Professionals in the financial industry use R to perform statistical analyses regarding a variety of financial data. The common question many have is how to upload data sourced from online resources into R in the fastest and most efficient way possible.

There are a variety of paid services that offer financial data, including Bloomberg and Morningstar, but Yahoo Finance provides a means to access much of the same data for free. It may lack some of the analytical tools that come with a popular paid service, but that might be precisely why you’ve decided to run your own analysis in R to begin with.

For many types of financial modeling tasks, real data input will be required.

For a stock, you can access day-by-day data such as open, high, low, close, volume of shares traded, and adjusted close.

This simple way of downloading financial data from Yahoo Finance and uploading in R should take no more than a couple minutes and is very straightforward.

## The Steps

**1.** Go to finance.yahoo.com

**2.** Type in the stock or financial asset of interest (I did Facebook (FB) in this case)

**3.** Click on “Historical Prices” in the left menu bar (fourth item down)

**4.** Go all the way to the bottom of the page where it says “Download to Spreadsheet”

**5.** “Select all” the values in the new tab (CTRL + A for Windows, Command + A for Mac)

**6.** Paste to a Text File (with an application such as Text Edit)

**7.** Save as (choose relevant name).csv (comma separated value format)

**8.** Open up Excel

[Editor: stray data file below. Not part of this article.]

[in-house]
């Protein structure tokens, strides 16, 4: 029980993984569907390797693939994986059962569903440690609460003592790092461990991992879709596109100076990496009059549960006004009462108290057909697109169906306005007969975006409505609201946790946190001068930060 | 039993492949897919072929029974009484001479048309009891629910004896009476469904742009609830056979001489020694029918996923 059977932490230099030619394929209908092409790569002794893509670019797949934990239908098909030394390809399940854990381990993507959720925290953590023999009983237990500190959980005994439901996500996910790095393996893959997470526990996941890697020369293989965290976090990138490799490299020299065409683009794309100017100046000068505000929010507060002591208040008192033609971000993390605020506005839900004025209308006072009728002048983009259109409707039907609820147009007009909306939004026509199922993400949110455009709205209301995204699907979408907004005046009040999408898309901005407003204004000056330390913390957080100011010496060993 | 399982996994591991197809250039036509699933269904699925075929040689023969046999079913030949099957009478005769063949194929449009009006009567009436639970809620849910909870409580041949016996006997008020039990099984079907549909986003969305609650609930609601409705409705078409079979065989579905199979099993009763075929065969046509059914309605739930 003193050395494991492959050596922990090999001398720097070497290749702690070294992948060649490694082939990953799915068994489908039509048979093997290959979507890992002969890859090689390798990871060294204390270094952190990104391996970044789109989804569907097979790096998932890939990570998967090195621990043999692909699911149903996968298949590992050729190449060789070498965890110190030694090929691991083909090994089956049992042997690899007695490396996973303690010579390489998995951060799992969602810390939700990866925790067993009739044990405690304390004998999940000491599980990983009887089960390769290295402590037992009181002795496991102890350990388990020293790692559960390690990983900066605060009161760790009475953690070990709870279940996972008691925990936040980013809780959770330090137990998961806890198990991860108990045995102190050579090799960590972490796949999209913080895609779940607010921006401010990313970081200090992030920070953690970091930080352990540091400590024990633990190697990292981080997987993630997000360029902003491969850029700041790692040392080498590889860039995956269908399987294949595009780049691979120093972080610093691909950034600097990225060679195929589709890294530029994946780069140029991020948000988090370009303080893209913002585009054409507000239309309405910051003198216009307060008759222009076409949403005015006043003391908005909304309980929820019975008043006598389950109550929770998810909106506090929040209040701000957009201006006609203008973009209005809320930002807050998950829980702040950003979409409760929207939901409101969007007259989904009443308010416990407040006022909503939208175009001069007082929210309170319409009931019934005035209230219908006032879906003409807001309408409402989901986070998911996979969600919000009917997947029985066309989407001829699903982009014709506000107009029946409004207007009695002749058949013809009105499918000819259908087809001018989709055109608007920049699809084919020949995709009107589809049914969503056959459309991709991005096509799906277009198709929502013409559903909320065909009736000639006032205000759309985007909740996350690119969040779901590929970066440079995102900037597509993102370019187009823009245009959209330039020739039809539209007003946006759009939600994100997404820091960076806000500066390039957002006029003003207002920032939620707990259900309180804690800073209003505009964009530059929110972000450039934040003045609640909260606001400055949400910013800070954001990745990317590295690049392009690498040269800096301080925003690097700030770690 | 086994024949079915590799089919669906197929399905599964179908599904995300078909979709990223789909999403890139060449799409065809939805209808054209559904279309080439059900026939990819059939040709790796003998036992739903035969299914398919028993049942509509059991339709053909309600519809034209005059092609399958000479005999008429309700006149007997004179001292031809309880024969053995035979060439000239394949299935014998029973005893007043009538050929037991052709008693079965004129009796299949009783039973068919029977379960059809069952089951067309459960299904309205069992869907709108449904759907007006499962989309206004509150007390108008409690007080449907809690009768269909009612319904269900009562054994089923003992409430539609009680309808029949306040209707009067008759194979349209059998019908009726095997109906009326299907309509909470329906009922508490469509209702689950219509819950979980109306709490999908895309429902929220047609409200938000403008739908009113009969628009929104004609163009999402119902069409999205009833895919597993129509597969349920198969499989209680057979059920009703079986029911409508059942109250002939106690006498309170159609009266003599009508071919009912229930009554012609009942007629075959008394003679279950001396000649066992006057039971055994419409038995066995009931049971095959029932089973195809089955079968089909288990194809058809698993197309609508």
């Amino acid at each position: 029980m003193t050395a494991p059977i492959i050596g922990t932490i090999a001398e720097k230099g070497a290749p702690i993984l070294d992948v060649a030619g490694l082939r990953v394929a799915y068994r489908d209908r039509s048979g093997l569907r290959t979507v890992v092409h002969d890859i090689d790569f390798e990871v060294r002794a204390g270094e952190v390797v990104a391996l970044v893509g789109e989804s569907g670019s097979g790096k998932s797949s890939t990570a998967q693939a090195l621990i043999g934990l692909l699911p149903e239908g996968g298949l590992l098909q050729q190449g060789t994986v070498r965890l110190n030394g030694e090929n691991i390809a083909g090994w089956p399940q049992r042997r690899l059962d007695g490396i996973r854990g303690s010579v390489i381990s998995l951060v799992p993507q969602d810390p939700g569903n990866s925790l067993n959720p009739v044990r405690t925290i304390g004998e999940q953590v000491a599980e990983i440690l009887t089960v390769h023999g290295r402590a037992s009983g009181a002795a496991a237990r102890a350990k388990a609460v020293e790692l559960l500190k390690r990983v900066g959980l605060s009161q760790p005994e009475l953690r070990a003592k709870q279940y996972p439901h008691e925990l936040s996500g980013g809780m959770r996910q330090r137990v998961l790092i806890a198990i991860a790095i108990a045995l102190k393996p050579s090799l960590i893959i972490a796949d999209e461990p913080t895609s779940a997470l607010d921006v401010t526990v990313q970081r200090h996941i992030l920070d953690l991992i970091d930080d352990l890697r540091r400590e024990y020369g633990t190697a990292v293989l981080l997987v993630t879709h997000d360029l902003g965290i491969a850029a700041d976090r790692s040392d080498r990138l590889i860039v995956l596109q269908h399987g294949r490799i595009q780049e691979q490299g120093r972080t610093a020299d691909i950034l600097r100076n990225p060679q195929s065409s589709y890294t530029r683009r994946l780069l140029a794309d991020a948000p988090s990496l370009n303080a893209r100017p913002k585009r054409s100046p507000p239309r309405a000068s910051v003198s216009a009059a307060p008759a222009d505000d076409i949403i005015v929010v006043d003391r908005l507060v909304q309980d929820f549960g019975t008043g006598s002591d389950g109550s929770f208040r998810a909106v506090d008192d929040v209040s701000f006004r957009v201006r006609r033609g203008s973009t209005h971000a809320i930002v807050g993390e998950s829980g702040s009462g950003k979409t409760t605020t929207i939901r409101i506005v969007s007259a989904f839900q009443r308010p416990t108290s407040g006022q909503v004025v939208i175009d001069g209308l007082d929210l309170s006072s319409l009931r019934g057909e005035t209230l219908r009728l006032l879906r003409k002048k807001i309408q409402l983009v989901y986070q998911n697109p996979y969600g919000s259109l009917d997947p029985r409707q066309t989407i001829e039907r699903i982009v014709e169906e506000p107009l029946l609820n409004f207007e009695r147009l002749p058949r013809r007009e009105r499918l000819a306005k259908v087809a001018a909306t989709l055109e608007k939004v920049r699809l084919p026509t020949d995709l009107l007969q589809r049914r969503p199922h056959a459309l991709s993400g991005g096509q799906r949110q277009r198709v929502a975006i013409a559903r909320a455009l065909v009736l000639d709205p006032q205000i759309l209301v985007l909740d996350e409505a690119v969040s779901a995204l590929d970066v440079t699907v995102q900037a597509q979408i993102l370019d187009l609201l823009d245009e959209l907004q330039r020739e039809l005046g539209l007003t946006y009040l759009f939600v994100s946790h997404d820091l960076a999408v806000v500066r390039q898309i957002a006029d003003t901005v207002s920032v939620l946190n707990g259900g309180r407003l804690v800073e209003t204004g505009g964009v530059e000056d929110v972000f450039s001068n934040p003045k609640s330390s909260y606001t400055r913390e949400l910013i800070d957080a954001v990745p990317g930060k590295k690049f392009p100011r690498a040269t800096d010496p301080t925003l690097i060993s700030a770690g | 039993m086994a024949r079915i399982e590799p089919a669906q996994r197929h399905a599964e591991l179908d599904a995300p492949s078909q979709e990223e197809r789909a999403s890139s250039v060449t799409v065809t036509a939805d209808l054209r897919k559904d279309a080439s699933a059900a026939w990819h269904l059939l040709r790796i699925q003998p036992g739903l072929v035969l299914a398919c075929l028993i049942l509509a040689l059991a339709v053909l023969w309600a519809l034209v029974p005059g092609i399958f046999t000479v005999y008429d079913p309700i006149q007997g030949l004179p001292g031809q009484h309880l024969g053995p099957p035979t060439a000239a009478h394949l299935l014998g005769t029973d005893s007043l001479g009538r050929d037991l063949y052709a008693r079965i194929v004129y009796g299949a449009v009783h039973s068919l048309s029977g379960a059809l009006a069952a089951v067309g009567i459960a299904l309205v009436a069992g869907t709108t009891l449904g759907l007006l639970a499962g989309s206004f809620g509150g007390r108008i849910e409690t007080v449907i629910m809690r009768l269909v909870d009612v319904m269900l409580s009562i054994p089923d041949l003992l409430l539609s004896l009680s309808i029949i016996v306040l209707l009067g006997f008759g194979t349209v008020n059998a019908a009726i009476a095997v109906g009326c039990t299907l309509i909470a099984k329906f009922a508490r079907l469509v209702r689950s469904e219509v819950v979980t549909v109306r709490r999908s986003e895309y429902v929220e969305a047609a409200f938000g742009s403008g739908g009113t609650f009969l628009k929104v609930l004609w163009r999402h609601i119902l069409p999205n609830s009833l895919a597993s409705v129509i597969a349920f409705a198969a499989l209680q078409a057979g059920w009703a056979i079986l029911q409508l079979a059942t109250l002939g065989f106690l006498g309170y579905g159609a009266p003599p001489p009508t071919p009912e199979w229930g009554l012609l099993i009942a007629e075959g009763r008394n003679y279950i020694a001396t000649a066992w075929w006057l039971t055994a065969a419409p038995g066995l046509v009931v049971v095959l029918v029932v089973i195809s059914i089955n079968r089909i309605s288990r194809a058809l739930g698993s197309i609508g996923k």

**9.** Go to the File menu, down to Open and select the file name you just created and you will have your data set

**10.** Open R Studio

**11.** Use the read.csv(file.choose(), header=TRUE) line to upload your data in R

**12.** Name it as an object for easy reference, like (Insert Ticker Symbol) <- read.csv(file.choose(), header=TRUE)

There are of course many ways in which you can analyze stock data in R.

If you came for purposes of learning how to upload financial data into R, then you probably have a good idea of what kind of analysis you’re looking to perform in the first place.

One of my favorite basic things to do with this data is form a density plot to determine how profitable this stock has been within the given data set chosen.

It’s just a general means to determine its recent performance beyond what can be determined by looking at a basic line chart.

A simple way to do this is in terms of daily returns as a decimal, equal to (Closing price – opening price)/Closing price.

The code for this is as follows:

`returns <- (Close-Open)/Close`

d <- density(returns)

plot(d, main=”FB Return Density Curve”)

abline(v=0)

To find the relative proportion of the days that this stock was profitable, the pnorm() command can be used.

For average returns, or the dispersion in the data, the mean and standard deviations can also be ascertained by running each line individually:

`mean(returns)`

sd(returns)

1-pnorm(0,mean(returns),sd(returns))

The pnorm() command states the probability that any given data point will be below a certain threshold given mean and standard deviation inputs about the data assuming it follows a normal distribution.

We can subtract this from one to determine the proportion of days that we are *above* zero instead of below.

In future articles, we will look at more advanced ways of looking at financial data in R, and doing some actual financial modeling to predict its future performance.